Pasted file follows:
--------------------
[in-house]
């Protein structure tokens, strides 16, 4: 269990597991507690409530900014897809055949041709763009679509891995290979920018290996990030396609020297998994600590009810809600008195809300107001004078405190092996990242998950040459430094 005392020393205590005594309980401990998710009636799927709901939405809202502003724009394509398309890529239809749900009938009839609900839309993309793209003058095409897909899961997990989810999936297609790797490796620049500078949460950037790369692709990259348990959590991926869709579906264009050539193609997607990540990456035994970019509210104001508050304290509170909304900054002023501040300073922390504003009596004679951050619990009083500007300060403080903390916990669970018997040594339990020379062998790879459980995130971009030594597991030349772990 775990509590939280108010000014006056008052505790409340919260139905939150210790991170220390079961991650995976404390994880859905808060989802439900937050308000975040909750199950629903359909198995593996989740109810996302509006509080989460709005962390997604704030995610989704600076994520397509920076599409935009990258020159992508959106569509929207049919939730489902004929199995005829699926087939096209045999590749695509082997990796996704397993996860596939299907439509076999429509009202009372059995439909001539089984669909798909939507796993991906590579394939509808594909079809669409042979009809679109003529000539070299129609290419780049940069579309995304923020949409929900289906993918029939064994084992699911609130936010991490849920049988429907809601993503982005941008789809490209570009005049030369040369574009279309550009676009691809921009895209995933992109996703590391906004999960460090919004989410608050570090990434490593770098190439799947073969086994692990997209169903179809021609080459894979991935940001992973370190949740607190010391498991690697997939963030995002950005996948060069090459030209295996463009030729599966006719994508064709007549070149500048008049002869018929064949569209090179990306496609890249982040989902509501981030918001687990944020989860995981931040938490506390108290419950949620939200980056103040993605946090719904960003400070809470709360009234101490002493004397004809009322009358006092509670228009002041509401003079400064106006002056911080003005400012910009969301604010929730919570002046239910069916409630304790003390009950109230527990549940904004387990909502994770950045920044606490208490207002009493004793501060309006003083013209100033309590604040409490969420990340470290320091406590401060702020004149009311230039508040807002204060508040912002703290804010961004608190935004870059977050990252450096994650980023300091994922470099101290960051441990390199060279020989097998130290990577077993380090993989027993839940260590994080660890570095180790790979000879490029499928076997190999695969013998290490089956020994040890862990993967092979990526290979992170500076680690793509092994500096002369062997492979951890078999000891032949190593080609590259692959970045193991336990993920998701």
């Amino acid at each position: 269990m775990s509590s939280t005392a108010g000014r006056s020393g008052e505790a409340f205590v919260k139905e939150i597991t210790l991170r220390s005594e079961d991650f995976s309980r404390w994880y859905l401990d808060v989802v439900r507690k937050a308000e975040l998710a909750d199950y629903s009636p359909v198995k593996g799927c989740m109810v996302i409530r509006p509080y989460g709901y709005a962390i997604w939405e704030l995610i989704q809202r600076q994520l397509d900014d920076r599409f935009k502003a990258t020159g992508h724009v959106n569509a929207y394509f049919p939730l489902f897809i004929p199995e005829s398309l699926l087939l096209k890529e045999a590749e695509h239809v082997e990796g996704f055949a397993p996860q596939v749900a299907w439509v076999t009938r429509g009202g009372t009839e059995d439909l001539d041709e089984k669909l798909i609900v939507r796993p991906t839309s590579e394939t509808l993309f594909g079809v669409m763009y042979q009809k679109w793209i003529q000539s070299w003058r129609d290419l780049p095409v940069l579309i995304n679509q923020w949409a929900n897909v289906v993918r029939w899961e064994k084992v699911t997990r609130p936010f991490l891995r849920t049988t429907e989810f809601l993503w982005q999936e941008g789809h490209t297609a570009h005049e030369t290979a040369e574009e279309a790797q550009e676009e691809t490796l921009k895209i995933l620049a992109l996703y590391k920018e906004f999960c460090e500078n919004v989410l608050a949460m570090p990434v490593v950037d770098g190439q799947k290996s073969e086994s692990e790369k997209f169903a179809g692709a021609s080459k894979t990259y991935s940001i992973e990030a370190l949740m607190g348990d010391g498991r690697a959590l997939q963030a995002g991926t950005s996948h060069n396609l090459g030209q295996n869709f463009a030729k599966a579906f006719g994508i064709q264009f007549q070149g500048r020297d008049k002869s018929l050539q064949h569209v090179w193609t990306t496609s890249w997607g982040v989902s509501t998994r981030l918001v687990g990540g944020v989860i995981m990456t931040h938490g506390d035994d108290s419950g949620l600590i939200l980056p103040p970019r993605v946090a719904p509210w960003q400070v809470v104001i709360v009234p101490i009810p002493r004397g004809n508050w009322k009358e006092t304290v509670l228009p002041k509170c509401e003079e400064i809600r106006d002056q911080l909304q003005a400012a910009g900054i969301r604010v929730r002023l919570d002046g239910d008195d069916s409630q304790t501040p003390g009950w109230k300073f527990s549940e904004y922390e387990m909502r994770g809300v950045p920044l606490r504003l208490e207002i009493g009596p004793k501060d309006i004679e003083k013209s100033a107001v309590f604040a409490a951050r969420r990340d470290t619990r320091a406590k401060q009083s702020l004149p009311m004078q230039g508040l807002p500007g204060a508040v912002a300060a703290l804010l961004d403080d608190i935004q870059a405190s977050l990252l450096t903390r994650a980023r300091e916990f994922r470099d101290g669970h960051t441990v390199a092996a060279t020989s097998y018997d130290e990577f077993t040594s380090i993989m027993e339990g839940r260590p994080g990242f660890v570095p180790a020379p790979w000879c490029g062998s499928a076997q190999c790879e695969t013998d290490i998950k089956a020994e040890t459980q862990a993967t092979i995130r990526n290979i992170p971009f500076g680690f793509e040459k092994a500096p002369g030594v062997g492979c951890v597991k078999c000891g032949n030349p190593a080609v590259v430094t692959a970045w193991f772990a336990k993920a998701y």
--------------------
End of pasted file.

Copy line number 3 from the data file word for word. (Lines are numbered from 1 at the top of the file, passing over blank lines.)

């Amino acid at each position: 269990m775990s509590s939280t005392a108010g000014r006056s020393g008052e505790a409340f205590v919260k139905e939150i597991t210790l991170r220390s005594e079961d991650f995976s309980r404390w994880y859905l401990d808060v989802v439900r507690k937050a308000e975040l998710a909750d199950y629903s009636p359909v198995k593996g799927c989740m109810v996302i409530r509006p509080y989460g709901y709005a962390i997604w939405e704030l995610i989704q809202r600076q994520l397509d900014d920076r599409f935009k502003a990258t020159g992508h724009v959106n569509a929207y394509f049919p939730l489902f897809i004929p199995e005829s398309l699926l087939l096209k890529e045999a590749e695509h239809v082997e990796g996704f055949a397993p996860q596939v749900a299907w439509v076999t009938r429509g009202g009372t009839e059995d439909l001539d041709e089984k669909l798909i609900v939507r796993p991906t839309s590579e394939t509808l993309f594909g079809v669409m763009y042979q009809k679109w793209i003529q000539s070299w003058r129609d290419l780049p095409v940069l579309i995304n679509q923020w949409a929900n897909v289906v993918r029939w899961e064994k084992v699911t997990r609130p936010f991490l891995r849920t049988t429907e989810f809601l993503w982005q999936e941008g789809h490209t297609a570009h005049e030369t290979a040369e574009e279309a790797q550009e676009e691809t490796l921009k895209i995933l620049a992109l996703y590391k920018e906004f999960c460090e500078n919004v989410l608050a949460m570090p990434v490593v950037d770098g190439q799947k290996s073969e086994s692990e790369k997209f169903a179809g692709a021609s080459k894979t990259y991935s940001i992973e990030a370190l949740m607190g348990d010391g498991r690697a959590l997939q963030a995002g991926t950005s996948h060069n396609l090459g030209q295996n869709f463009a030729k599966a579906f006719g994508i064709q264009f007549q070149g500048r020297d008049k002869s018929l050539q064949h569209v090179w193609t990306t496609s890249w997607g982040v989902s509501t998994r981030l918001v687990g990540g944020v989860i995981m990456t931040h938490g506390d035994d108290s419950g949620l600590i939200l980056p103040p970019r993605v946090a719904p509210w960003q400070v809470v104001i709360v009234p101490i009810p002493r004397g004809n508050w009322k009358e006092t304290v509670l228009p002041k509170c509401e003079e400064i809600r106006d002056q911080l909304q003005a400012a910009g900054i969301r604010v929730r002023l919570d002046g239910d008195d069916s409630q304790t501040p003390g009950w109230k300073f527990s549940e904004y922390e387990m909502r994770g809300v950045p920044l606490r504003l208490e207002i009493g009596p004793k501060d309006i004679e003083k013209s100033a107001v309590f604040a409490a951050r969420r990340d470290t619990r320091a406590k401060q009083s702020l004149p009311m004078q230039g508040l807002p500007g204060a508040v912002a300060a703290l804010l961004d403080d608190i935004q870059a405190s977050l990252l450096t903390r994650a980023r300091e916990f994922r470099d101290g669970h960051t441990v390199a092996a060279t020989s097998y018997d130290e990577f077993t040594s380090i993989m027993e339990g839940r260590p994080g990242f660890v570095p180790a020379p790979w000879c490029g062998s499928a076997q190999c790879e695969t013998d290490i998950k089956a020994e040890t459980q862990a993967t092979i995130r990526n290979i992170p971009f500076g680690f793509e040459k092994a500096p002369g030594v062997g492979c951890v597991k078999c000891g032949n030349p190593a080609v590259v430094t692959a970045w193991f772990a336990k993920a998701y």